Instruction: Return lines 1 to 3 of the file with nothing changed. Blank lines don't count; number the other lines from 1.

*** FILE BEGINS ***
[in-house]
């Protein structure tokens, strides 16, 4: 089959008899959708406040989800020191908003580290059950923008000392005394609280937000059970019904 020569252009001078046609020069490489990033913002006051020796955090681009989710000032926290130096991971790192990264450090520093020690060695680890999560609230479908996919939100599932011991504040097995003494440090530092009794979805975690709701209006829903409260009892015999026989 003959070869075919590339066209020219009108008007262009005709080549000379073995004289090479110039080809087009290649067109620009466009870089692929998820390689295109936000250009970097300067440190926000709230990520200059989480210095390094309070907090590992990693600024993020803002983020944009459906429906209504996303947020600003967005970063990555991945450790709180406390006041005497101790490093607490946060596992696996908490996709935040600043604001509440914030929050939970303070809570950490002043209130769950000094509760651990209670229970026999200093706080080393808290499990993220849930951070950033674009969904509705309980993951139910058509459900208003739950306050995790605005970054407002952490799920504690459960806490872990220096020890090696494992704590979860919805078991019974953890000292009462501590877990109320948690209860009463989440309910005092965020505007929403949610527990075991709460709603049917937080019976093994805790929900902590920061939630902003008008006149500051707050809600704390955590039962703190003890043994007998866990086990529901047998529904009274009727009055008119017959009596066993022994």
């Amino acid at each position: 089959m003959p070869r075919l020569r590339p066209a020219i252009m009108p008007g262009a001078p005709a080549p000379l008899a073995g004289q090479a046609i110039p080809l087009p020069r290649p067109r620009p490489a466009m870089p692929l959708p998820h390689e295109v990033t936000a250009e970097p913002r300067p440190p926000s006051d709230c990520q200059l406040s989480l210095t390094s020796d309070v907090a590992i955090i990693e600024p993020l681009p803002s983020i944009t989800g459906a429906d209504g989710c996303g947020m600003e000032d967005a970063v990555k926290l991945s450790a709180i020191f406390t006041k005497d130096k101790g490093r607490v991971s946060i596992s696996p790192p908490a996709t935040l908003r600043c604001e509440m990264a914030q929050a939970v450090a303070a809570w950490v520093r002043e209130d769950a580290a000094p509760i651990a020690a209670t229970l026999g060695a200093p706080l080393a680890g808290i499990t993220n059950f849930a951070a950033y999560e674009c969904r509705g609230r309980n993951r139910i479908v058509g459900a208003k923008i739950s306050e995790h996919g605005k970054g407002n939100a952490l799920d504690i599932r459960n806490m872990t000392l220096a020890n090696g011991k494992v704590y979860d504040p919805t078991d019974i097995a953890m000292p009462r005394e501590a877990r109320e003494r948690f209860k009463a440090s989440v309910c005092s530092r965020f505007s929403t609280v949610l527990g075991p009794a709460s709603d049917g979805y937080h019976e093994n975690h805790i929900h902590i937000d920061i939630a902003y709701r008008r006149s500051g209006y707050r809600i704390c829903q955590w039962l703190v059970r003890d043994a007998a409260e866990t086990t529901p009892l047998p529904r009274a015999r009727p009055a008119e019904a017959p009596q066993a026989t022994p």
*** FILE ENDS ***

[in-house]
């Protein structure tokens, strides 16, 4: 089959008899959708406040989800020191908003580290059950923008000392005394609280937000059970019904 020569252009001078046609020069490489990033913002006051020796955090681009989710000032926290130096991971790192990264450090520093020690060695680890999560609230479908996919939100599932011991504040097995003494440090530092009794979805975690709701209006829903409260009892015999026989 003959070869075919590339066209020219009108008007262009005709080549000379073995004289090479110039080809087009290649067109620009466009870089692929998820390689295109936000250009970097300067440190926000709230990520200059989480210095390094309070907090590992990693600024993020803002983020944009459906429906209504996303947020600003967005970063990555991945450790709180406390006041005497101790490093607490946060596992696996908490996709935040600043604001509440914030929050939970303070809570950490002043209130769950000094509760651990209670229970026999200093706080080393808290499990993220849930951070950033674009969904509705309980993951139910058509459900208003739950306050995790605005970054407002952490799920504690459960806490872990220096020890090696494992704590979860919805078991019974953890000292009462501590877990109320948690209860009463989440309910005092965020505007929403949610527990075991709460709603049917937080019976093994805790929900902590920061939630902003008008006149500051707050809600704390955590039962703190003890043994007998866990086990529901047998529904009274009727009055008119017959009596066993022994």
């Amino acid at each position: 089959m003959p070869r075919l020569r590339p066209a020219i252009m009108p008007g262009a001078p005709a080549p000379l008899a073995g004289q090479a046609i110039p080809l087009p020069r290649p067109r620009p490489a466009m870089p692929l959708p998820h390689e295109v990033t936000a250009e970097p913002r300067p440190p926000s006051d709230c990520q200059l406040s989480l210095t390094s020796d309070v907090a590992i955090i990693e600024p993020l681009p803002s983020i944009t989800g459906a429906d209504g989710c996303g947020m600003e000032d967005a970063v990555k926290l991945s450790a709180i020191f406390t006041k005497d130096k101790g490093r607490v991971s946060i596992s696996p790192p908490a996709t935040l908003r600043c604001e509440m990264a914030q929050a939970v450090a303070a809570w950490v520093r002043e209130d769950a580290a000094p509760i651990a020690a209670t229970l026999g060695a200093p706080l080393a680890g808290i499990t993220n059950f849930a951070a950033y999560e674009c969904r509705g609230r309980n993951r139910i479908v058509g459900a208003k923008i739950s306050e995790h996919g605005k970054g407002n939100a952490l799920d504690i599932r459960n806490m872990t000392l220096a020890n090696g011991k494992v704590y979860d504040p919805t078991d019974i097995a953890m000292p009462r005394e501590a877990r109320e003494r948690f209860k009463a440090s989440v309910c005092s530092r965020f505007s929403t609280v949610l527990g075991p009794a709460s709603d049917g979805y937080h019976e093994n975690h805790i929900h902590i937000d920061i939630a902003y709701r008008r006149s500051g209006y707050r809600i704390c829903q955590w039962l703190v059970r003890d043994a007998a409260e866990t086990t529901p009892l047998p529904r009274a015999r009727p009055a008119e019904a017959p009596q066993a026989t022994p």